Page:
A little more in depth of an answer... This is a classic concept from graduate physiology and was a real step forward in our understanding of hormone action in the 1950s/1960s. Earl Sutherland, who received the Nobel Prize in 1971 in Physiology or Medicine for this work, was on the faculty at Case Western Reserve University (and later at Vanderbilt University). Dr. Sutherland was studying the actions of hormones that were involved in glycogen metabolism (i.e. glycogen synthesis and glycogen breakdown). These classic studies identified a substance, now recognized as cyclic AMP (cAMP), whose intracellular concentration was increased in liver cells that were treated with hormones that stimulated glycogen breakdown. Conversely, cAMP was decreased by hormones or other conditions that were associated with glycogen synthesis. Most interestingly, it was identified that different hormones that either increased or decreased glycogen synthesis/breakdown had similar effects on the intracellular concentrations of cAMP (e.g. epinephrine, glucagon). This suggested that somehow cAMP was a common signaling molecule (or "second messenger") that transmitted the extracellular hormonal signal to the inside of the cell to have a biochemical effect (in this case stimulating glycogen breakdown).

In the case of Sutherland's studies, the increased concentration of cAMP stimulated the activity of Protein Kinase A (PKA), and the lack thereof decreased PKA activity and allowed the actions of protein phosphatases to predominate. For example, when glucagon binds its receptor on hepatocytes (liver cells), that receptor is coupled to an intracellular enzyme ($G_S$) that is activated and then can activate an enzyme called adenylyl cyclase, which increases synthesis of cAMP from ATP. The increase in cAMP then binds to PKA and phosphorylates the glycogen synthesis enzymes and breakdown enzymes. When the glycogen synthetic enzymes are phosphorylated by PKA they are inactive and, conversely, when the breakdown enzymes are phosphorylated they are active. Thus, glycogen receptor activation leads to activation of the glycogen breakdown machinery and inhibition of the glycogen synthetic machinery. This makes sense physiologically if you think about it - glycogen acts to increase hepatic glycogen breakdown and increase hepatic release of glucose into the circulation.

In brief, once Sutherland's group demonstrated the importance of cAMP as a second messenger protein within the cell, other groups began realizing that many other hormones led to changes in intracellular cAMP but each had there own effects. The differences in these effects were determined by the cell type that the hormone was acting on and whether or not that receptor was coupled to a particular second messenger system. Thus, you could have any number of receptors on the cell surface that are available to bind extracellular ligands (e.g. hormones, nutrients, drugs). However, each of these different hormones can be "coupled" or linked to different types of intracellular "second messenger" processes to transmit a signal. There are many types of second messengers that help transmit extracellular signals to the inside of the cell.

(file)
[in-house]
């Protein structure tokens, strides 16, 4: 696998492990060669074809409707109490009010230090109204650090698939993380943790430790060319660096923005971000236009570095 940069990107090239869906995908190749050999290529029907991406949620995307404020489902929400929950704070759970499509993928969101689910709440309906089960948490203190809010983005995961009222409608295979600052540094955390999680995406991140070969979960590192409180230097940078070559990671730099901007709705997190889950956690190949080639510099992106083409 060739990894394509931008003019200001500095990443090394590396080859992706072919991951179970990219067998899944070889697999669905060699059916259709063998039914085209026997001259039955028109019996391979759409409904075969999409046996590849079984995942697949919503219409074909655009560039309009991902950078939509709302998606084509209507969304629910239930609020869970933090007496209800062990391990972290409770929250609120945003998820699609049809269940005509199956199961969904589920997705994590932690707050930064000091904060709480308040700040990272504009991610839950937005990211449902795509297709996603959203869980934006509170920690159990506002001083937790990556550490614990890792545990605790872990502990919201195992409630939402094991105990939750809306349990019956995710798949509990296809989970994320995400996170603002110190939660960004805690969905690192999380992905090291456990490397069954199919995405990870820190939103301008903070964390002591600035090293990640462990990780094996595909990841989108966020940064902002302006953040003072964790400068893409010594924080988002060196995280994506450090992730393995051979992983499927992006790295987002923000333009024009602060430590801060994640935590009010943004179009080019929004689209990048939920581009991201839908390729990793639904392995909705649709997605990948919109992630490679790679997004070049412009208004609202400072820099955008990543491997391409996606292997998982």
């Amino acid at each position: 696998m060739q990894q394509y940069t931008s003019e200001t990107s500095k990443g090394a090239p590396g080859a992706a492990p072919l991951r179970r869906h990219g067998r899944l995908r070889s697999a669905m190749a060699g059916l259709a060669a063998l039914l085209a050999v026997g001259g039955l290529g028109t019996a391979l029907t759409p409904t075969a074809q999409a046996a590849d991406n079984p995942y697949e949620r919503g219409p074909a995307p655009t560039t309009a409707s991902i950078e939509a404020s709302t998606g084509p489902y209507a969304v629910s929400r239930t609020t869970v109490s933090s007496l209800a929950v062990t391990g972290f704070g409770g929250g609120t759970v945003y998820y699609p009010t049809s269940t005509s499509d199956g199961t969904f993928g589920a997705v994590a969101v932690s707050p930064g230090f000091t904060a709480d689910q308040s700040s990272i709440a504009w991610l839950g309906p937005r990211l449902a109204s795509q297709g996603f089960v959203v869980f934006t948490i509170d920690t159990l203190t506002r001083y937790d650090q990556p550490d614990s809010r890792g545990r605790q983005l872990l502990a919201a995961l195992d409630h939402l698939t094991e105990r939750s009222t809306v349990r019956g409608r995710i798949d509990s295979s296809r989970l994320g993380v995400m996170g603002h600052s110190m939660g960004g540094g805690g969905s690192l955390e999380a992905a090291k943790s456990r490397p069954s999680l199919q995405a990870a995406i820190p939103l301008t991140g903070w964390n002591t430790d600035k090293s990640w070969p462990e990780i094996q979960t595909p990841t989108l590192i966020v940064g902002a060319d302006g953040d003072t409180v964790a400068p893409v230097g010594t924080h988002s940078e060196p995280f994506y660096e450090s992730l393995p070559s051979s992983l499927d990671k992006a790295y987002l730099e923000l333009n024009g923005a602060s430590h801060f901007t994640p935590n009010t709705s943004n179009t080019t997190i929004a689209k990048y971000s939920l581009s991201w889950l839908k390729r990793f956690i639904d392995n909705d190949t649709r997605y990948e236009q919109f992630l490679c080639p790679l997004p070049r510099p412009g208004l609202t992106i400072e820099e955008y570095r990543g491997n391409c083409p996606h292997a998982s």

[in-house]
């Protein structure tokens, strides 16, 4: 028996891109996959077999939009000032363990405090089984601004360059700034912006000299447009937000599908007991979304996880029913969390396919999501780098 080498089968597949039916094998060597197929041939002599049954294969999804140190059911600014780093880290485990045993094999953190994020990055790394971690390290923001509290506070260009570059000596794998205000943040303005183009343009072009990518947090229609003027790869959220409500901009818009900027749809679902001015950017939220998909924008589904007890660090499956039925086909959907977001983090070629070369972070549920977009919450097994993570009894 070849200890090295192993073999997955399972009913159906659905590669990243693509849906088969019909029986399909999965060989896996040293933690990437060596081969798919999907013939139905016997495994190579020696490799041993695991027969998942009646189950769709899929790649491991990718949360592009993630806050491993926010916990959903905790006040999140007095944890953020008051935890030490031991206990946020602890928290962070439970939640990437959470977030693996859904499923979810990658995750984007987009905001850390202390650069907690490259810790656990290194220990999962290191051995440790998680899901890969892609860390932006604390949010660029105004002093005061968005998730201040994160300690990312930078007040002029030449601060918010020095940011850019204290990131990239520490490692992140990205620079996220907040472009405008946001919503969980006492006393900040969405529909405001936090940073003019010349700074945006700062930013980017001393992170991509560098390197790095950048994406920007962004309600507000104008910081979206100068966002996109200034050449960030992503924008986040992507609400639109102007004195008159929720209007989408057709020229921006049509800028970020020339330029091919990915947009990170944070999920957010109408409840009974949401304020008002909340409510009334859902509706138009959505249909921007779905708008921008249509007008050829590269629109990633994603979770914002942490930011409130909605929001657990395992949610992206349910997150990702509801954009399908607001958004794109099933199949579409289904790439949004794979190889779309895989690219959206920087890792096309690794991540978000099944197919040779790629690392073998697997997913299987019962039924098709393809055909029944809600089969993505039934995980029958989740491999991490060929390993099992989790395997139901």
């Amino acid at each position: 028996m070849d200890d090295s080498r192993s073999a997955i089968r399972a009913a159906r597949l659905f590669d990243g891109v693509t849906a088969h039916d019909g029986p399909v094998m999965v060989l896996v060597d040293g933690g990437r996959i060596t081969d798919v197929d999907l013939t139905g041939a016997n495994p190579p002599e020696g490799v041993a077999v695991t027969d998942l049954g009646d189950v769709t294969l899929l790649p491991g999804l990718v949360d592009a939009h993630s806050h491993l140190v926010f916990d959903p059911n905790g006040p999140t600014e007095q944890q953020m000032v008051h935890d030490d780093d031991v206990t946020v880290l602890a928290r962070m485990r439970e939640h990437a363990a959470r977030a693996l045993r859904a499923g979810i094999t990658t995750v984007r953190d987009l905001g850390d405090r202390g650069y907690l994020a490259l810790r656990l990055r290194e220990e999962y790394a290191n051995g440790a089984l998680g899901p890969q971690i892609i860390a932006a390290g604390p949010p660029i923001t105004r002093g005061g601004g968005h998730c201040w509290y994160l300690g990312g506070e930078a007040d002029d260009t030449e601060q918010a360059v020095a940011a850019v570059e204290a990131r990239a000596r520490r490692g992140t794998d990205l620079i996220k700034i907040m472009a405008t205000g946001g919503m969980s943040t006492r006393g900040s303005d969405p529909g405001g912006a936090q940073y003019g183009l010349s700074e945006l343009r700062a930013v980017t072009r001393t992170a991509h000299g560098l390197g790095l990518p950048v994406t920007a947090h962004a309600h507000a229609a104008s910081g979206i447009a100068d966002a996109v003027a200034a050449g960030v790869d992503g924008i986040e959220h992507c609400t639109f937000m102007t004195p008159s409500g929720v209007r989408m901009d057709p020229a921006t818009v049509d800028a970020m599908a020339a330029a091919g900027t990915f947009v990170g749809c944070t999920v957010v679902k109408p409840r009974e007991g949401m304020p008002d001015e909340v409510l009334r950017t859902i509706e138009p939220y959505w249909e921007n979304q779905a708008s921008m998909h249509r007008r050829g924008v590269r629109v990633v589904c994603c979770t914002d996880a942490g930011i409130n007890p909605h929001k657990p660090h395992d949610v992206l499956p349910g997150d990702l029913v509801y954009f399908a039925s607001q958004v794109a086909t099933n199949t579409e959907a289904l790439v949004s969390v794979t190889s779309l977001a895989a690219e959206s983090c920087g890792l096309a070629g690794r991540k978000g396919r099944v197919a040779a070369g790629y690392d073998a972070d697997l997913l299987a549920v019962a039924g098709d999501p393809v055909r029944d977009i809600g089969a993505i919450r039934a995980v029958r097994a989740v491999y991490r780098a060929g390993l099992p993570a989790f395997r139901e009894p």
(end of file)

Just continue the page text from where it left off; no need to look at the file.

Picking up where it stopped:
As you mention in the question, cAMP is a common second messenger system for a variety of different cell types. However, those different cell types have different receptors that are coupled to cAMP. Thus, hormones can have different effects depending on the tissues that express the receptors. For example, the glucagon receptor is expressed on hepatocytes which increases $G_S$ activity and thus cAMP, leading to glycogen breakdown and increased hepatic glucose production. Similarly, the $\beta_2$ adrenergic receptor that binds epinephrine/norepinephrine on smooth muscle is also coupled to $G_S$ which increases cAMP and leads to smooth muscle relaxation. These very different hormones have different biologic effects in different tissues, even though the effects are both driven by cAMP-dependent mechanisms. Briefly stated, it is the receptors that are present on a cell, that determine the response of a particular cell to that hormone.

This is graphically shown in the image below from this medical biochemistry link in adipose tissue - though the same concept is true for liver cells. Glucagon signals through its receptor to increase adenylyl cyclase, cAMP and then PKA activity, while insulin inhibits that activation by increasing the activity of PDE (a phosphodiesterase) that works on breaking down cAMP and subsequently keeping PKA in its inactive form.

Insulin and Glucagon Signaling Simplified